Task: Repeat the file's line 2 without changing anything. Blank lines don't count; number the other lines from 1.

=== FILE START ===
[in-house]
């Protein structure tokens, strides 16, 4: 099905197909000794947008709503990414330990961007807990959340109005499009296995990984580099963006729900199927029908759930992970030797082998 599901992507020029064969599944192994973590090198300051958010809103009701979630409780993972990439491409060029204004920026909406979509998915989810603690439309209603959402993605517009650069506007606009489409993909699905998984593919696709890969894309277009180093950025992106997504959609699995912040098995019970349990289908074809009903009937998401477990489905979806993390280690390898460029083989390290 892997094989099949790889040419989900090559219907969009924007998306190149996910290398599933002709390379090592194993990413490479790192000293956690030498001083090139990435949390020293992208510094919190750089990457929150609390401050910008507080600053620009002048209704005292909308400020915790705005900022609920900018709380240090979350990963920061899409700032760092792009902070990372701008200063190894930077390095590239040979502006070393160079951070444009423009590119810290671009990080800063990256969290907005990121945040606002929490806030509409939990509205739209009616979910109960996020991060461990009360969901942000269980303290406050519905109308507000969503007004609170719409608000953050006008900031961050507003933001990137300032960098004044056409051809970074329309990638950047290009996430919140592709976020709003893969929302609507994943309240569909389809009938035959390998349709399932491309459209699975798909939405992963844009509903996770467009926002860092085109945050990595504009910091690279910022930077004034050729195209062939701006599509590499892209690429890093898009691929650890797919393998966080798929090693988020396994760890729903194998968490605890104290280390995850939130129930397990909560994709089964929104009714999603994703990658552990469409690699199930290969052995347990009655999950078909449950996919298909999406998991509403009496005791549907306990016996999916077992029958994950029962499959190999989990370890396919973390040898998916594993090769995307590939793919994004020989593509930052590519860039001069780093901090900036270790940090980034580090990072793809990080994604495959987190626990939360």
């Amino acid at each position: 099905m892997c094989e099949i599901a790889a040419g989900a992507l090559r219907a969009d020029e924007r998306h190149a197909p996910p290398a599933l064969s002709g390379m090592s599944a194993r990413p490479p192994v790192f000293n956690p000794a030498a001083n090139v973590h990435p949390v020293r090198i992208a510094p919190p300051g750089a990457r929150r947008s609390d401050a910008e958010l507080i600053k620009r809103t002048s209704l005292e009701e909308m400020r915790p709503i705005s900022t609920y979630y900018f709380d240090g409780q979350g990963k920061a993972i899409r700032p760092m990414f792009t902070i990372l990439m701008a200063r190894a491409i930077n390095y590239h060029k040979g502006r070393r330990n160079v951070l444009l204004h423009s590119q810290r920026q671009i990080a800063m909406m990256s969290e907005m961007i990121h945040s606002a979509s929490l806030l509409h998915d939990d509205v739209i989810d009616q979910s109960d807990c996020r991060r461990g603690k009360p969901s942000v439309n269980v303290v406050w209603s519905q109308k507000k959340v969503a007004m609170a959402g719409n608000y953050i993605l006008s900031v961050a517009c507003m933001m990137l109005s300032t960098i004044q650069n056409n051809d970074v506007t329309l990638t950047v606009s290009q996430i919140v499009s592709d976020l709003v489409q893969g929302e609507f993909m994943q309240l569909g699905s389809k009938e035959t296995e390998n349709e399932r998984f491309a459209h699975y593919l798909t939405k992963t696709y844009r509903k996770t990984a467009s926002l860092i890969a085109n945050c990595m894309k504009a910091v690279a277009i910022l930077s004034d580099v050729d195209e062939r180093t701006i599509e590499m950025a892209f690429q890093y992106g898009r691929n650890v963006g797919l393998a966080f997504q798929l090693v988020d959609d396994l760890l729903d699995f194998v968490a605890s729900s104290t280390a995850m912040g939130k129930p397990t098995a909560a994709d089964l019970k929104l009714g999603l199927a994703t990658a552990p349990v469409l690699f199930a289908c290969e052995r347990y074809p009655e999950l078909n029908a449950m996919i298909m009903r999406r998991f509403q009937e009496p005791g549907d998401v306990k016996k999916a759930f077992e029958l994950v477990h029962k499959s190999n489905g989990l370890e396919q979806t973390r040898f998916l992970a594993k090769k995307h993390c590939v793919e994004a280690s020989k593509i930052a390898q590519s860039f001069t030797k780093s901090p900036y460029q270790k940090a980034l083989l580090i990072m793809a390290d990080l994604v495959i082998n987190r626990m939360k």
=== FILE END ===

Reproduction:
């Protein structure tokens, strides 16, 4: 099905197909000794947008709503990414330990961007807990959340109005499009296995990984580099963006729900199927029908759930992970030797082998 599901992507020029064969599944192994973590090198300051958010809103009701979630409780993972990439491409060029204004920026909406979509998915989810603690439309209603959402993605517009650069506007606009489409993909699905998984593919696709890969894309277009180093950025992106997504959609699995912040098995019970349990289908074809009903009937998401477990489905979806993390280690390898460029083989390290 892997094989099949790889040419989900090559219907969009924007998306190149996910290398599933002709390379090592194993990413490479790192000293956690030498001083090139990435949390020293992208510094919190750089990457929150609390401050910008507080600053620009002048209704005292909308400020915790705005900022609920900018709380240090979350990963920061899409700032760092792009902070990372701008200063190894930077390095590239040979502006070393160079951070444009423009590119810290671009990080800063990256969290907005990121945040606002929490806030509409939990509205739209009616979910109960996020991060461990009360969901942000269980303290406050519905109308507000969503007004609170719409608000953050006008900031961050507003933001990137300032960098004044056409051809970074329309990638950047290009996430919140592709976020709003893969929302609507994943309240569909389809009938035959390998349709399932491309459209699975798909939405992963844009509903996770467009926002860092085109945050990595504009910091690279910022930077004034050729195209062939701006599509590499892209690429890093898009691929650890797919393998966080798929090693988020396994760890729903194998968490605890104290280390995850939130129930397990909560994709089964929104009714999603994703990658552990469409690699199930290969052995347990009655999950078909449950996919298909999406998991509403009496005791549907306990016996999916077992029958994950029962499959190999989990370890396919973390040898998916594993090769995307590939793919994004020989593509930052590519860039001069780093901090900036270790940090980034580090990072793809990080994604495959987190626990939360």